Frankly, I didn’t see a whole lot of documentation in the Grails world at all on this topic, but that’s to be expected I think, based on what Grails *is*. It’s a standard way of doing servlets, and there’s already documentation out there for servlet processing. However, for most developers accustomed to PHP, having to wade through (yes Java guys, that’s what it feels like!) mountains of sterile Javadoc pages just to find a method signature with no code examples is not the most enticing way to attract developers. I can’t even remember exactly where I saw anything to indicate the following, but eventually I discovered that the ‘request’ object which is injected in to your controllers’ methods has some methods of its own to get you this information. Here are a few comparisons:

PHP Grails
$_SERVER[’REMOTE_ADDR’]; request.getRemoteAddr()
$_SERVER[’HTTP_USER_AGENT’] request.getHeader(’User-Agent’)

Right there, the Java model had me lost. For *some* pieces of information - PathInfo, QueryString, etc - there are specific getXXXX() methods defined. For others - UserAgent, for example - the information is just stuck in a generic ‘headers’ list, which you access as shown in the example above. And don’t think that you can just use the getHeader() approach for all the data you want - it’s not all in there. For someone used to the consistency of all data being in one array list, this was definitely confusing. I also realize it’s not going anywhere, as this is a defined servlet interface and has been this way for years. See this java documentation for more information.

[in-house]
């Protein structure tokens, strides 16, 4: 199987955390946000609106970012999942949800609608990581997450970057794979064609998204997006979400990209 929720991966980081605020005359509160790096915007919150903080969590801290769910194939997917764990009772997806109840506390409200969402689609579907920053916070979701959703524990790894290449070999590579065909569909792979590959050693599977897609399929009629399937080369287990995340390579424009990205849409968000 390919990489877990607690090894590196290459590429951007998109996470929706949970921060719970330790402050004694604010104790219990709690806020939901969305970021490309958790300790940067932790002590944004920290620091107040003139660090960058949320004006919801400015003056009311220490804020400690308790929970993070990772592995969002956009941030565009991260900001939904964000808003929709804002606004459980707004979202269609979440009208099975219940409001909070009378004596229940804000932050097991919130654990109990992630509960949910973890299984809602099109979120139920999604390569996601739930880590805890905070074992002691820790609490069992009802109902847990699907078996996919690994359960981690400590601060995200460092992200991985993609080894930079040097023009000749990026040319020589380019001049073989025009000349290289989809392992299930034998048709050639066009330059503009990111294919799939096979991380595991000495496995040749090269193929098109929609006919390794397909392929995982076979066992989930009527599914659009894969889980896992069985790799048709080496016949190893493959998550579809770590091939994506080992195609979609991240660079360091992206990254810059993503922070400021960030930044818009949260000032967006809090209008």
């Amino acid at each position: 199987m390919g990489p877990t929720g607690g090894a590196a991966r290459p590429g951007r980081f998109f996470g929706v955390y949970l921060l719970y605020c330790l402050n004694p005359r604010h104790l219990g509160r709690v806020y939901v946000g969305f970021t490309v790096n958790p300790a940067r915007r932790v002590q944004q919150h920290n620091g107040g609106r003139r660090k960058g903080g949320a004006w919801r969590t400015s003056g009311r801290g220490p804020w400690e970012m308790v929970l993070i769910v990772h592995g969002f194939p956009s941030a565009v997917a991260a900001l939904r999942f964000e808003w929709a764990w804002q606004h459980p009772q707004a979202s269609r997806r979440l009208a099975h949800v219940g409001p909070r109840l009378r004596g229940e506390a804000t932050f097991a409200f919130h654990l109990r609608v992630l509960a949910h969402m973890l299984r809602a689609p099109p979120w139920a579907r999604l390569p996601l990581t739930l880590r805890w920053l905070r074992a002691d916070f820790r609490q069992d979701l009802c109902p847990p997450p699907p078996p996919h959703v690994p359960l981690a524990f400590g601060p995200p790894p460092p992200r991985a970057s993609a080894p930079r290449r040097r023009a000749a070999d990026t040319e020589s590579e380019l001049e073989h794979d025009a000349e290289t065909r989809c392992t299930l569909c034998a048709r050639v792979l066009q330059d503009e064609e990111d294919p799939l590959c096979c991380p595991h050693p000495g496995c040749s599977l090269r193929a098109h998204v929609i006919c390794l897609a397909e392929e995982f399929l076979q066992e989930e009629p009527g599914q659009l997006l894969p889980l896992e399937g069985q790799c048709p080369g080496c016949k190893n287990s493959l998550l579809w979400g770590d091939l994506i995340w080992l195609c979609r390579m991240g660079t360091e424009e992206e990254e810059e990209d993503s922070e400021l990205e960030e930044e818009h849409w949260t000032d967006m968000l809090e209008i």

#1 for location developers in quality, price and choice, switch to HERE.


Opinions expressed by DZone contributors are their own.

{{ parent.title || parent.header.title}}

{{ parent.tldr }}

{{ parent.urlSource.name }}